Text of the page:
Keeping One’s NerveWhile I could not always control how others perceived or made meaning from our circumstances, it was within my power to decide what events meant to me and what I would do in response to them. For both my personal well-being and professional effectiveness, I learned that it was critical to maintain a sense of optimism about the future and healthy detachment from the strong emotions circulating in the present. Borrowing a concept from Edwin Friedman in the posthumously published A Failure of Nerve: Leadership in the Age of the Quick Fix, I refer to this as “keeping my nerve.” In all kinds of leadership, Friedman explains, effective leaders are “self-differentiated,” which basically means that they have a strong sense of who they are and what values they carry. Identity and values then serve as ballast for leaders in the midst of the storms of crisis, or even everyday demands that are often in tension with other competing ones.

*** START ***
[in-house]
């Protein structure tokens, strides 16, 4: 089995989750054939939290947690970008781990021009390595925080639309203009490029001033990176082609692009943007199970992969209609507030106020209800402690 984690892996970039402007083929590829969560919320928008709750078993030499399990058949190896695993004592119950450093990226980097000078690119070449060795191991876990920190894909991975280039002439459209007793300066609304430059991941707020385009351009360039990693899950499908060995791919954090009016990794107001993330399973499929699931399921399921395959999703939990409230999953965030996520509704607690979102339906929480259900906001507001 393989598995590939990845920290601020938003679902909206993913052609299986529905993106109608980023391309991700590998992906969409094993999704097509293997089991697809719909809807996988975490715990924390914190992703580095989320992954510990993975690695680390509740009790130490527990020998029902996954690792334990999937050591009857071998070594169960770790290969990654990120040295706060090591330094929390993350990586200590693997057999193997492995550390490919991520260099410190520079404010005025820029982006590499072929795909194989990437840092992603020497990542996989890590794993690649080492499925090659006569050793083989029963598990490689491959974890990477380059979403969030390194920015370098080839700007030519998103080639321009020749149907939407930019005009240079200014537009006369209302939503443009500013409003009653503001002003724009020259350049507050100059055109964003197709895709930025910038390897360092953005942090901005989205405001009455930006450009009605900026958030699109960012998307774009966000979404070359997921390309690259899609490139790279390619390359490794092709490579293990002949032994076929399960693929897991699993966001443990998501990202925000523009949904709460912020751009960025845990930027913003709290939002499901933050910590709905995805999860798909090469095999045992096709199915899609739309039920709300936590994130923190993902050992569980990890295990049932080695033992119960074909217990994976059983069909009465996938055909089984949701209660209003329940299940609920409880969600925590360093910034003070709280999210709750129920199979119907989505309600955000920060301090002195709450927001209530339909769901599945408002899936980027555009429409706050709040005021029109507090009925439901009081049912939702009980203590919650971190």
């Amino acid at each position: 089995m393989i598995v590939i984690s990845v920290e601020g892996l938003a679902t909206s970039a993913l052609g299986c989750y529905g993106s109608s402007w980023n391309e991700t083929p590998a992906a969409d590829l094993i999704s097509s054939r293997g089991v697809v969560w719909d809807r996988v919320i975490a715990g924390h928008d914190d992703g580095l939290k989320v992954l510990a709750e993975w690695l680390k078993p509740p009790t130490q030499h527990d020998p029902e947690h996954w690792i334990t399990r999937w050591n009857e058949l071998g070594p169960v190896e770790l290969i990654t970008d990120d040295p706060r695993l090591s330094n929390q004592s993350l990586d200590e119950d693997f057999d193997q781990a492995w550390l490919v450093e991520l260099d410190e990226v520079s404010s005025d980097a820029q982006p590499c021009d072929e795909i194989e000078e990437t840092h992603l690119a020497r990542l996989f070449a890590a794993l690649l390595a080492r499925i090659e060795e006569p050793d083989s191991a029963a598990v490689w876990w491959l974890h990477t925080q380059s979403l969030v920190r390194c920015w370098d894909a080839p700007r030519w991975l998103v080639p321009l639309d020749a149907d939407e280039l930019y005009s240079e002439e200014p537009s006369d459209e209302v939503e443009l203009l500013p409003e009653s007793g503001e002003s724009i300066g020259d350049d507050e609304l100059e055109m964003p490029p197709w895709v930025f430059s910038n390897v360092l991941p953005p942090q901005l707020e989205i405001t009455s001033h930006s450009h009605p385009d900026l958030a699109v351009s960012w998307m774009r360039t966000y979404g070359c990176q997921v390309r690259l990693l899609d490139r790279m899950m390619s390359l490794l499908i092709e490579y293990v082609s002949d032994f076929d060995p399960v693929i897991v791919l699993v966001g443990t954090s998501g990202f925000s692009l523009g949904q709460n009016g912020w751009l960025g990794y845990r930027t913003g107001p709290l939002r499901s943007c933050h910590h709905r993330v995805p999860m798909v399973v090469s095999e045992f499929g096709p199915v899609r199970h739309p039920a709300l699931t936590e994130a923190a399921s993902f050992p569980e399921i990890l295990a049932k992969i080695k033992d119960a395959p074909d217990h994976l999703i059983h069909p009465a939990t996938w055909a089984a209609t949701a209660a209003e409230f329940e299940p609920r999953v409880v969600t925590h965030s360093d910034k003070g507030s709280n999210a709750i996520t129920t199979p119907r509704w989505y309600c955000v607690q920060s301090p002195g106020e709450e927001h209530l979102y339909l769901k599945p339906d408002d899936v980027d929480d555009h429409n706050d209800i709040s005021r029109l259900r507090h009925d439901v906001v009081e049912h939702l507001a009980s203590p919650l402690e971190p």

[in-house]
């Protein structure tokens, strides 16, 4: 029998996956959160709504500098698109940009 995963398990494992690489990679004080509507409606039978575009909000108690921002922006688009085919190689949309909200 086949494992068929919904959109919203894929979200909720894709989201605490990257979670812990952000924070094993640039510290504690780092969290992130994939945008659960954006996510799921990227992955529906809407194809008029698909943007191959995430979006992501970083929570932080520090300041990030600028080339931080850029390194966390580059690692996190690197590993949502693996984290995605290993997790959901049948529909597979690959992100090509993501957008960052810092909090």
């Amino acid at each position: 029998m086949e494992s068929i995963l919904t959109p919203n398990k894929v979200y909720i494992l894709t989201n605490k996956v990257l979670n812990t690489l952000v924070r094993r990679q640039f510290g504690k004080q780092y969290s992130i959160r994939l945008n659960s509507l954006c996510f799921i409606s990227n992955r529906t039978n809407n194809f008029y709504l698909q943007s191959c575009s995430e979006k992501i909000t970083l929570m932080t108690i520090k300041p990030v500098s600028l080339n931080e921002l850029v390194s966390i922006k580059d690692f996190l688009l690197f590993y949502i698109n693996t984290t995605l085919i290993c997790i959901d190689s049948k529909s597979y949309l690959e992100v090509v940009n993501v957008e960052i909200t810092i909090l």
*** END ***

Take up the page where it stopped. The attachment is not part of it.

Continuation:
While it is important for school leaders to have a strong sense of self, that should not be confused with selfishness or arrogance. Rather, maintaining my own individuality helped me stay focused on the needs of others and relate empathetically, even if I could not or would not meet their requests or demands. The process of self-differentiation inculcated a profound humility about my role and its limits in a crisis; it showed me how my own self-concept had been formed in relation to others. At the time, I had the good fortune of having several wise and experienced mentors in my professional network. Two lessons stand out and helped me preserve optimism and detachment while sharing hope with others. On a personal level, a close friend pointed out that I had been through many challenging experiences in my life, including the tragic death of a loved one and personal financial insecurity, which put the school’s situation in perspective. More directly related to institutional outcomes, a seasoned school leader reminded me that my school had previously survived challenging times throughout its 150-year history, and cycles of prosperity and hardship were common for all kinds of organizations, including families, businesses, and nation-states. Certainly, our school would survive this difficult time and find prosperity again, and so would each member of the community.